Ionic Ferry entering Preston Docks c. 1976: It must have been fantastic to watch such large sea vessels arriving in at Preston Docks on a regular basis. The only one I recall is the arrival and departure of the Manxman which was used as a night club in the 80’s.
This weeks look at times gone by in Preston sees some remarkable shots of some places that I have never actually seen in person and one or two that I vaguely remember. I’m hoping that there will be some readers who can tell me more of some of the images here. One of those particular images is the one immediately below which was the original fire station in Preston. I have seen quite a few pictures of this place among the images of Preston Digital Archive along with some very good information too. I would love to know what, if anything, you remember about Preston’s fire station on Tithebarn Street.
Former Fire Station,Tithebarn Street, Preston c.1967: To end-up as a car valeting service establishment seems a little sad and mundane for this lovely and exciting place to become. Do you recall these premises before it was demolished to build the Central Bus Station?
Larkhill Street, Preston c.1966: I had a look at a recent street view on Google Maps and was quite surprised to see that very little has changed in this scene other than an extension to the Larkhill school building in the background.
Central Bus Station under construction,Preston c.1969: It is strange to think that the people building this enormous concrete structure could not have conceived at the time, what a quandary to future generations the Central Bus Station would create, let alone the fact that it would one day become a listed building.
Easter in Miller Park, Preston 1970: Another fine shot of Miller Park here with the grass looking very green indeed. No burger vans or novelty stalls and such on the walkway along the top; however, people still appear to be enjoying themselves and having a lovely time. Anyone remember a scene like this?
Bradys Record Shop, Crystal House, Preston: What a fabulous picture this is, and I believe that this line-up of gents and leggy girls from 1972 are the staff and management of Brady’s Music Shop at that time. Recognise anyone?
Primrose Mill off London Road, Primrose Hill, Preston 1971: I am pleased to inform those who do not already know, that this grand old former cotton mill has survived to this day and is now the premises for artists exhibiting their arts and crafts in ‘The Big Mill’ as it is now known. Great to see that the place still has a good purpose don’t you think?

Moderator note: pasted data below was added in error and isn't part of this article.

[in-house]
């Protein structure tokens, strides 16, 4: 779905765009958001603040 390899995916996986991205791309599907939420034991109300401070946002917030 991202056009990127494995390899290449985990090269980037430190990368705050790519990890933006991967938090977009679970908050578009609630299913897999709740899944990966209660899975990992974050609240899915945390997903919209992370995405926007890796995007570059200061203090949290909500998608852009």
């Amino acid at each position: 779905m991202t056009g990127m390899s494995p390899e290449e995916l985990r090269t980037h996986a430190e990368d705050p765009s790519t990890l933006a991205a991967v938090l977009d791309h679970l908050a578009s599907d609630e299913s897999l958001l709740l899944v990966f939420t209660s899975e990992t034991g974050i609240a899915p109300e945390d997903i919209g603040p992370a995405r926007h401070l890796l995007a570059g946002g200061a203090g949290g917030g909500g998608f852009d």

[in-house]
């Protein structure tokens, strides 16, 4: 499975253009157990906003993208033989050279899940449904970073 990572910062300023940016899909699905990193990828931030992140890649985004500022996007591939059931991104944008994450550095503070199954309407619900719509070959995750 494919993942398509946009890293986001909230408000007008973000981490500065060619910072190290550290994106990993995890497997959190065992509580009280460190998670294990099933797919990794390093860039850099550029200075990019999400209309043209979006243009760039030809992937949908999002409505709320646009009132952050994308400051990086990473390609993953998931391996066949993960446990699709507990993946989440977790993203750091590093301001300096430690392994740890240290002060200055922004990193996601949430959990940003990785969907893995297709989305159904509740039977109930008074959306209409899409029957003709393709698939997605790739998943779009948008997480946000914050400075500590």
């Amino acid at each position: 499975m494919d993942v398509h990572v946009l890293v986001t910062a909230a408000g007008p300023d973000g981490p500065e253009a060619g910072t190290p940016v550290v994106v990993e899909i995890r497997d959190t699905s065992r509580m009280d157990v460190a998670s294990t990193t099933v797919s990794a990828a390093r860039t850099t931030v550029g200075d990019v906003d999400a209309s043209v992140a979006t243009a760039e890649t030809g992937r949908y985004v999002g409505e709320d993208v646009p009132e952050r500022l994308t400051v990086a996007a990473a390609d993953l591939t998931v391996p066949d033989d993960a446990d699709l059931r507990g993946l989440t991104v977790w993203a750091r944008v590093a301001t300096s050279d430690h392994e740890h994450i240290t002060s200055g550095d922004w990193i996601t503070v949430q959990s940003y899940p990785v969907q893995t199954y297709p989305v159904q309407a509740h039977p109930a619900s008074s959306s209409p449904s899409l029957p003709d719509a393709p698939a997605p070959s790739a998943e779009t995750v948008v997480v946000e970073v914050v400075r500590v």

Shelley Road Mill from Aquaduct St with Old Lancaster Lane c.1972: Shelley Road Mill has disappeared from view on this scene but the company of Plumbs has kept the mill on the right as their works place. To the left is the Lancaster Canal terminus point but at one time there was an aqueduct across Aqueduct Street at a point just to the lower left of this image, which took the canal over to the Wharf on Corporation Street.
Walkers Court, Friargate, Preston c.1972: There are shops here that I am sure some of you will recall, especially Dancing Daughters. In the centre of the image is Walker’s Court, a small passageway leading to what was a densely populated number of residences where it is recorded that in the mid 1800’s there were 39 people living there in several cottages hidden away in this winding passageway.
Larkhill Lake and Wood 1965: Doesn’t this look wonderfully tranquil? I am told that ‘boating’ on Larkhill Lake was quite commonplace at one time when the school was run by nuns, and of course, it would have been a regular pastime for Samuel Horrockses family when they lived at Larkhill House.
Larkhill School 1966: formerly Larkhill House and chapel, the house of the cotton mill owner Samuel Horrocks. This view has changed somewhat over the years. It is interesting to compare this scene to how it looks nowadays.
Rear of Coupes wool shop (Orchard Street), Lowthian Street, Preston 1979: These premises may have changed hands over the years gone by but the building looks very similar at the rear today as it did then. The firm of Coupes also had premises on Church Street at the time this image was captured.
Deepdale Mill Street Level Crosssing, Preston c.1972: Apart from the railway lines, there is nothing left whatsoever to what you see in this image in the present day. The site of the gatekeepers house and the Duke of Edinburgh’s Hotel to the left, is now occupied by a school.
Demolition of Joshua Margerisons, Leighton Street, Preston c.1978: Joshua Margerisons was famous for their ‘White Windsor’ soap of which you can view samples in the Discover Preston gallery of the Harris Museum.
A view of English Martyrs Church, Garstang Road, Preston c.1975: In the centre of this picture is the site of the B&Q car park and apart from the Moorbrook Inn the buildings to the left have all been demolished. It is quite interesting and noteworthy to spot the sign in front of the petrol station forecourt which informs us that petrol is 72 pence per gallon! …If only that was so today.
We hope that you have enjoyed looking back up to 50 years ago. Makes you feel old doesn’t it?